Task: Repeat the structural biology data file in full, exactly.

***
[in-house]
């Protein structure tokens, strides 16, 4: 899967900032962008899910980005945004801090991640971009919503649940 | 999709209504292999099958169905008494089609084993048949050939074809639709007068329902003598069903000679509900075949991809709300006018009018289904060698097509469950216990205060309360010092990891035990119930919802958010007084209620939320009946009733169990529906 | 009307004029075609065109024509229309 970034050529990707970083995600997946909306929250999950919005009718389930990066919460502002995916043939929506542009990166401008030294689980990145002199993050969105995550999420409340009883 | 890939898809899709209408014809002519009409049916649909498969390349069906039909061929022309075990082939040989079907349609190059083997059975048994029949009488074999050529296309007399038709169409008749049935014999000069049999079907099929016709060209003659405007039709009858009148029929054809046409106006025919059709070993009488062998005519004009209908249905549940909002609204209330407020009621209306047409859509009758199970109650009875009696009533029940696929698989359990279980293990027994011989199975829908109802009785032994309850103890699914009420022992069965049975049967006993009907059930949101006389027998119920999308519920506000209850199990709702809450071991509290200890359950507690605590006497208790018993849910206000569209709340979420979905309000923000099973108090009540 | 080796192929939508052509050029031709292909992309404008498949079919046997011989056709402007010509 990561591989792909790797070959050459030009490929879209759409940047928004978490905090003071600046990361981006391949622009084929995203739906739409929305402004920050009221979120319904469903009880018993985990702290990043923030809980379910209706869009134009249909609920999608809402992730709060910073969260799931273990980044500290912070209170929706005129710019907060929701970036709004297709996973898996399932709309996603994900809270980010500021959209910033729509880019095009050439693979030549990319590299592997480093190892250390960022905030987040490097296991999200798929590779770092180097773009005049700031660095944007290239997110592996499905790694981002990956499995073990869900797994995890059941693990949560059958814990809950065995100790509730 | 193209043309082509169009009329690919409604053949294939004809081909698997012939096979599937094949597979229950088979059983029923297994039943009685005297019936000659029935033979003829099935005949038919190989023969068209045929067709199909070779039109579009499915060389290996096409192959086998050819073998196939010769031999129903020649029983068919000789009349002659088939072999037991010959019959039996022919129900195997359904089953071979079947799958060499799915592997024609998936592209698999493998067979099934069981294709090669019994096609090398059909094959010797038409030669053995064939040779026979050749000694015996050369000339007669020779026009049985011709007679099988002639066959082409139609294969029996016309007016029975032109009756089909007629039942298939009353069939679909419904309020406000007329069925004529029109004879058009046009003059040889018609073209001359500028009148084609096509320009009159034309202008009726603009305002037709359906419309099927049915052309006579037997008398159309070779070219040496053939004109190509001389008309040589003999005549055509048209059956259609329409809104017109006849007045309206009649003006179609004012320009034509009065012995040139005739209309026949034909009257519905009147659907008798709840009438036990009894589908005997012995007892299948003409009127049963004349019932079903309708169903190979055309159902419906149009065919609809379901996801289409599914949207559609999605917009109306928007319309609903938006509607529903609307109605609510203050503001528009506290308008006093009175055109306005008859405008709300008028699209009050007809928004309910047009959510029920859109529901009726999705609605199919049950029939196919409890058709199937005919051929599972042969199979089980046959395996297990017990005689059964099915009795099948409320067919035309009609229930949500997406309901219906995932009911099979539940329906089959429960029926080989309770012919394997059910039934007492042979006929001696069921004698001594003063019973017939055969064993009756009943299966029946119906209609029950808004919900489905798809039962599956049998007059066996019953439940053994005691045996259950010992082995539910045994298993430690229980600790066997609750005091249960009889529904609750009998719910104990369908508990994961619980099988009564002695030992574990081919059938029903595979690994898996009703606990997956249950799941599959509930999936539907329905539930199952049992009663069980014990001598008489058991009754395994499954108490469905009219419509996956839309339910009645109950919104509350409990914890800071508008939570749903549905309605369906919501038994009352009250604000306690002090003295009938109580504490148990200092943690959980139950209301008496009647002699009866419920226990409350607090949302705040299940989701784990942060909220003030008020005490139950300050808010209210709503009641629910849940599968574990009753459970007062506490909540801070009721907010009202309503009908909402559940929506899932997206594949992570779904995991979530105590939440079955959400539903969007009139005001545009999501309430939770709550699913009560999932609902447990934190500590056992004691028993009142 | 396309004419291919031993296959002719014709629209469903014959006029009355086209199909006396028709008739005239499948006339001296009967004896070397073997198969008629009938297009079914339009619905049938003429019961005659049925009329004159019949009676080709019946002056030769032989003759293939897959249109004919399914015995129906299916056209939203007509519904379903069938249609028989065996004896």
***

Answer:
[in-house]
């Protein structure tokens, strides 16, 4: 899967900032962008899910980005945004801090991640971009919503649940 | 999709209504292999099958169905008494089609084993048949050939074809639709007068329902003598069903000679509900075949991809709300006018009018289904060698097509469950216990205060309360010092990891035990119930919802958010007084209620939320009946009733169990529906 | 009307004029075609065109024509229309 970034050529990707970083995600997946909306929250999950919005009718389930990066919460502002995916043939929506542009990166401008030294689980990145002199993050969105995550999420409340009883 | 890939898809899709209408014809002519009409049916649909498969390349069906039909061929022309075990082939040989079907349609190059083997059975048994029949009488074999050529296309007399038709169409008749049935014999000069049999079907099929016709060209003659405007039709009858009148029929054809046409106006025919059709070993009488062998005519004009209908249905549940909002609204209330407020009621209306047409859509009758199970109650009875009696009533029940696929698989359990279980293990027994011989199975829908109802009785032994309850103890699914009420022992069965049975049967006993009907059930949101006389027998119920999308519920506000209850199990709702809450071991509290200890359950507690605590006497208790018993849910206000569209709340979420979905309000923000099973108090009540 | 080796192929939508052509050029031709292909992309404008498949079919046997011989056709402007010509 990561591989792909790797070959050459030009490929879209759409940047928004978490905090003071600046990361981006391949622009084929995203739906739409929305402004920050009221979120319904469903009880018993985990702290990043923030809980379910209706869009134009249909609920999608809402992730709060910073969260799931273990980044500290912070209170929706005129710019907060929701970036709004297709996973898996399932709309996603994900809270980010500021959209910033729509880019095009050439693979030549990319590299592997480093190892250390960022905030987040490097296991999200798929590779770092180097773009005049700031660095944007290239997110592996499905790694981002990956499995073990869900797994995890059941693990949560059958814990809950065995100790509730 | 193209043309082509169009009329690919409604053949294939004809081909698997012939096979599937094949597979229950088979059983029923297994039943009685005297019936000659029935033979003829099935005949038919190989023969068209045929067709199909070779039109579009499915060389290996096409192959086998050819073998196939010769031999129903020649029983068919000789009349002659088939072999037991010959019959039996022919129900195997359904089953071979079947799958060499799915592997024609998936592209698999493998067979099934069981294709090669019994096609090398059909094959010797038409030669053995064939040779026979050749000694015996050369000339007669020779026009049985011709007679099988002639066959082409139609294969029996016309007016029975032109009756089909007629039942298939009353069939679909419904309020406000007329069925004529029109004879058009046009003059040889018609073209001359500028009148084609096509320009009159034309202008009726603009305002037709359906419309099927049915052309006579037997008398159309070779070219040496053939004109190509001389008309040589003999005549055509048209059956259609329409809104017109006849007045309206009649003006179609004012320009034509009065012995040139005739209309026949034909009257519905009147659907008798709840009438036990009894589908005997012995007892299948003409009127049963004349019932079903309708169903190979055309159902419906149009065919609809379901996801289409599914949207559609999605917009109306928007319309609903938006509607529903609307109605609510203050503001528009506290308008006093009175055109306005008859405008709300008028699209009050007809928004309910047009959510029920859109529901009726999705609605199919049950029939196919409890058709199937005919051929599972042969199979089980046959395996297990017990005689059964099915009795099948409320067919035309009609229930949500997406309901219906995932009911099979539940329906089959429960029926080989309770012919394997059910039934007492042979006929001696069921004698001594003063019973017939055969064993009756009943299966029946119906209609029950808004919900489905798809039962599956049998007059066996019953439940053994005691045996259950010992082995539910045994298993430690229980600790066997609750005091249960009889529904609750009998719910104990369908508990994961619980099988009564002695030992574990081919059938029903595979690994898996009703606990997956249950799941599959509930999936539907329905539930199952049992009663069980014990001598008489058991009754395994499954108490469905009219419509996956839309339910009645109950919104509350409990914890800071508008939570749903549905309605369906919501038994009352009250604000306690002090003295009938109580504490148990200092943690959980139950209301008496009647002699009866419920226990409350607090949302705040299940989701784990942060909220003030008020005490139950300050808010209210709503009641629910849940599968574990009753459970007062506490909540801070009721907010009202309503009908909402559940929506899932997206594949992570779904995991979530105590939440079955959400539903969007009139005001545009999501309430939770709550699913009560999932609902447990934190500590056992004691028993009142 | 396309004419291919031993296959002719014709629209469903014959006029009355086209199909006396028709008739005239499948006339001296009967004896070397073997198969008629009938297009079914339009619905049938003429019961005659049925009329004159019949009676080709019946002056030769032989003759293939897959249109004919399914015995129906299916056209939203007509519904379903069938249609028989065996004896």